Fahrenheit 451 by Ray Bradbury
Originally Published: October 1953
Guy Montag is a fireman. His job is to burn books, which are forbidden, being the source of all discord and unhappiness. Even so, Montag is unhappy; there is discord in his marriage. Are books hidden in his house? The Mechanical Hound of the Fire Department, armed with a lethal hypodermic, escorted by helicopters, is ready to track down those dissidents who defy society to preserve and read books.
The classic dystopian novel of a post-literate future, Fahrenheit 451 stands alongside Orwell’s 1984 and Huxley’s Brave New World as a prophetic account of Western civilization’s enslavement by the media, drugs and conformity.
Bradbury’s powerful and poetic prose combines with uncanny insight into the potential of technology to create a novel which, decades on from first publication, still has the power to dazzle and shock.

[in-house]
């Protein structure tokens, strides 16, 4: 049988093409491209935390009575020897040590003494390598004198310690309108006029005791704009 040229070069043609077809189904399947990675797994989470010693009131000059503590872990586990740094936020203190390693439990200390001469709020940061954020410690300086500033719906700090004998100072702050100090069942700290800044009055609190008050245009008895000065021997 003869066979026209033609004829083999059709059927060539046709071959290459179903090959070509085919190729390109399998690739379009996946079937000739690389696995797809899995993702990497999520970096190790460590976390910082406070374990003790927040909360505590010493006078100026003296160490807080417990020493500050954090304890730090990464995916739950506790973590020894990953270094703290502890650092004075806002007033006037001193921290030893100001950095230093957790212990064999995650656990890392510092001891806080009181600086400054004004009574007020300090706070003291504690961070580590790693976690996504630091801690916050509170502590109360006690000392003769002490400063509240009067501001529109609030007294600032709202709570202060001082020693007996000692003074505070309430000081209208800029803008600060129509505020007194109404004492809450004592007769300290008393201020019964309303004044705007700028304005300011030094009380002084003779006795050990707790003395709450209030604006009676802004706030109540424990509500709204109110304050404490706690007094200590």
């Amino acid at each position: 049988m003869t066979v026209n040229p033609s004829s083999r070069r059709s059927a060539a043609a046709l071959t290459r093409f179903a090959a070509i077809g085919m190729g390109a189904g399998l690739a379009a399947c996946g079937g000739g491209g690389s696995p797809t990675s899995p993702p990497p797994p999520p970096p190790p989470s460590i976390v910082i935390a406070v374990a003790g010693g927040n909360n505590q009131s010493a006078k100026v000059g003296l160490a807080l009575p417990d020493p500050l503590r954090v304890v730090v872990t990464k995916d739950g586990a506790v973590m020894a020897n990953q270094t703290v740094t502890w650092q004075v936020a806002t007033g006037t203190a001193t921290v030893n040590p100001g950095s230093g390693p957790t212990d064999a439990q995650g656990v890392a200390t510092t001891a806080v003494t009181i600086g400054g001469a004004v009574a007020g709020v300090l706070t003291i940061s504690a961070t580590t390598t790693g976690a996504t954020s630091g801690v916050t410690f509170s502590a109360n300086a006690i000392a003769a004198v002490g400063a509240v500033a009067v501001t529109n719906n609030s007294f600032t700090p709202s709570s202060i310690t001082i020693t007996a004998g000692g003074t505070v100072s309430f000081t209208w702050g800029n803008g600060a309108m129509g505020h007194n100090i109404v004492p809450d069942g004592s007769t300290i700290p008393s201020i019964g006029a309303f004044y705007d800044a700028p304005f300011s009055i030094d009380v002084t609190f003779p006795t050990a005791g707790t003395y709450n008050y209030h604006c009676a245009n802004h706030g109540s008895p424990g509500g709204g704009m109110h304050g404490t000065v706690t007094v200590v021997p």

I know there are many dystopian books these days. There was a time when the market was quite saturated with them (probably still is). But there's a reason that Fahrenheit 451 is a classic and has stood the test of time since its publication in 1953. While it was written not long after WWII and during the McCarthy Era, it is just as relevant now as it was then. Bradbury somehow captured both his time and future generations in such a meaningful way.
The characters were also fascinating. Each plays an important part, and if you look at their depths, you get even more out of what they were saying (or not saying). But the way Bradbury uses words and phrases is the true art of this book. I was gripped by his imagery, his syntax, his symbolism, his perspective. For a story less than 200 pages long, his message came across loud and clear. Bravo!